Friday, July 29, 2005

Letter Grades Must Have Purpose

Last year while speaking to the parents during open house, I was explaining that I teach through grading. I mark up their papers with minus fives and comments like why, explain this, how do you know this, prove this, and many others. I point out their mistakes based on the guidelines.

When they rewrite the assignment, they fix their mistakes and then make new mistakes and fix those mistakes and then make new mistakes and so on. So it is like climbing a staircase; they must continue to learn from their previous mistakes in order to build and reach the next platform.

I realized early in the nine weeks, however, that kids were getting back their papers and only seeing the letter grade. They were not interested in why they earned the letter grade, so the rewrites showed no improvement; the students began to feel helpless and hopeless in class.

Soon after, I took the time to show them the process that a writer must go through. I returned a set of responses and asked each student what grade they got and why they got it. First, the response was, “I don’t know.” I asked if there were any minus fives, and the student said yes. So each student read the errors that they had made aloud. Once they realized that each error had been previously discussed and reviewed in class, they rewrote the papers for homework.

Since then, students have begun analyzing their assignments in greater depth. When I return papers now, students carefully read every comment, and the complaints over their grades have dwindled. As the graded rewrites are given back, students are audibly and visibly excited to receive A’s and B’s. They have begun to feel a greater sense of pride and accomplishment over their better grades. They are earning them.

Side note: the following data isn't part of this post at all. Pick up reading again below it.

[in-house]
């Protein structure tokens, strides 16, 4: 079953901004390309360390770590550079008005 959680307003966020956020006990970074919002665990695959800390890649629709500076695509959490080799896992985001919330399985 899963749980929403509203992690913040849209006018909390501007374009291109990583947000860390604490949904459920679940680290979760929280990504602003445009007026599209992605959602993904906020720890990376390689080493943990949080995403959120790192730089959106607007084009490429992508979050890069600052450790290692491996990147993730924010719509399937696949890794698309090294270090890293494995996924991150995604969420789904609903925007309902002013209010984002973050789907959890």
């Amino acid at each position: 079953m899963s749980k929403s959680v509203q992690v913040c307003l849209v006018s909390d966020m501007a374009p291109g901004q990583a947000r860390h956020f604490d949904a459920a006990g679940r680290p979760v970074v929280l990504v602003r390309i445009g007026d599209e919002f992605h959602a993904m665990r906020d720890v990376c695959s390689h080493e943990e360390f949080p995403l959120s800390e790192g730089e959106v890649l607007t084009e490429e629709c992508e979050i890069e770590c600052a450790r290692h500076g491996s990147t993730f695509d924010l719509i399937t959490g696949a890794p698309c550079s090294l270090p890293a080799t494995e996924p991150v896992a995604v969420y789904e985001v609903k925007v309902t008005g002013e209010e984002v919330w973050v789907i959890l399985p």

It is the idea of learning from their mistakes that I am convinced is part of the solution to the system at hand. Children are growing up in an age where everything completed receives a positive grade. Parents, teachers, and society are overly concerned with children’s self-esteem, so their errors and mistakes are ignored in favor of positive reinforcement. Unfortunately, it is through our mistakes that we learn the greatest lessons. Learning from our own errors creates self esteem, empowers students to experiment, and creates a deeper sense of success. When the rewards for overcoming errors are received, students now believe that the system is working.

Through rigorous grading, objective guidelines, and rewriting of work, students are learning that it is a positive to make mistakes, that high grades have to be earned, and that only through experimentation can real learning take place.


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